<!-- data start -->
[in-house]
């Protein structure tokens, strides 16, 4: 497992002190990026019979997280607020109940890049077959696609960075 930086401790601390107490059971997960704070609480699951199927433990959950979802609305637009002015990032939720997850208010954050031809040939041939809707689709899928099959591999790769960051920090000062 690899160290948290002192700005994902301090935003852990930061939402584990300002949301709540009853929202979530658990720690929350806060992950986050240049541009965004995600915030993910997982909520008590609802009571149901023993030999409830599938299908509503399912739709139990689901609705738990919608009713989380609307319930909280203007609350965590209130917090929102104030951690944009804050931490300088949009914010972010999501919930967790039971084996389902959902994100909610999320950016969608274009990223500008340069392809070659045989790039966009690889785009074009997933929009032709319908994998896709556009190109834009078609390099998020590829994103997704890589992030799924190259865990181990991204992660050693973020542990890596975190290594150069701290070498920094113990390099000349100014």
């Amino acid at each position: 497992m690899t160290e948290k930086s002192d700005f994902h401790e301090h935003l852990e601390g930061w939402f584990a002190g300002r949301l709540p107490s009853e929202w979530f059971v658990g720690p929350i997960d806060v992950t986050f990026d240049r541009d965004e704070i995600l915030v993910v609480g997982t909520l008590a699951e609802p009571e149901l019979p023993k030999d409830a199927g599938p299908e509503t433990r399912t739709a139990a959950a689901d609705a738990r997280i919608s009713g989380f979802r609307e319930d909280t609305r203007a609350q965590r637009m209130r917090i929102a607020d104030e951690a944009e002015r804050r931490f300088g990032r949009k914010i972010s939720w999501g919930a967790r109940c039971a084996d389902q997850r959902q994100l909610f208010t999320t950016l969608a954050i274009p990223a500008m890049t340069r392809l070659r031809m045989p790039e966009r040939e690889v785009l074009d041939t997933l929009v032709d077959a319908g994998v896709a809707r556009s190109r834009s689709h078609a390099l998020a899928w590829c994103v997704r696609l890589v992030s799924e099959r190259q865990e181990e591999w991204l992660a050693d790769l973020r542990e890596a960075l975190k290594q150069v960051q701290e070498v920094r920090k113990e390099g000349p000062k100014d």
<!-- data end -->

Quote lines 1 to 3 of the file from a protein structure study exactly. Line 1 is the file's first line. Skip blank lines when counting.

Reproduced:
[in-house]
């Protein structure tokens, strides 16, 4: 497992002190990026019979997280607020109940890049077959696609960075 930086401790601390107490059971997960704070609480699951199927433990959950979802609305637009002015990032939720997850208010954050031809040939041939809707689709899928099959591999790769960051920090000062 690899160290948290002192700005994902301090935003852990930061939402584990300002949301709540009853929202979530658990720690929350806060992950986050240049541009965004995600915030993910997982909520008590609802009571149901023993030999409830599938299908509503399912739709139990689901609705738990919608009713989380609307319930909280203007609350965590209130917090929102104030951690944009804050931490300088949009914010972010999501919930967790039971084996389902959902994100909610999320950016969608274009990223500008340069392809070659045989790039966009690889785009074009997933929009032709319908994998896709556009190109834009078609390099998020590829994103997704890589992030799924190259865990181990991204992660050693973020542990890596975190290594150069701290070498920094113990390099000349100014």
């Amino acid at each position: 497992m690899t160290e948290k930086s002192d700005f994902h401790e301090h935003l852990e601390g930061w939402f584990a002190g300002r949301l709540p107490s009853e929202w979530f059971v658990g720690p929350i997960d806060v992950t986050f990026d240049r541009d965004e704070i995600l915030v993910v609480g997982t909520l008590a699951e609802p009571e149901l019979p023993k030999d409830a199927g599938p299908e509503t433990r399912t739709a139990a959950a689901d609705a738990r997280i919608s009713g989380f979802r609307e319930d909280t609305r203007a609350q965590r637009m209130r917090i929102a607020d104030e951690a944009e002015r804050r931490f300088g990032r949009k914010i972010s939720w999501g919930a967790r109940c039971a084996d389902q997850r959902q994100l909610f208010t999320t950016l969608a954050i274009p990223a500008m890049t340069r392809l070659r031809m045989p790039e966009r040939e690889v785009l074009d041939t997933l929009v032709d077959a319908g994998v896709a809707r556009s190109r834009s689709h078609a390099l998020a899928w590829c994103v997704r696609l890589v992030s799924e099959r190259q865990e181990e591999w991204l992660a050693d790769l973020r542990e890596a960075l975190k290594q150069v960051q701290e070498v920094r920090k113990e390099g000349p000062k100014d």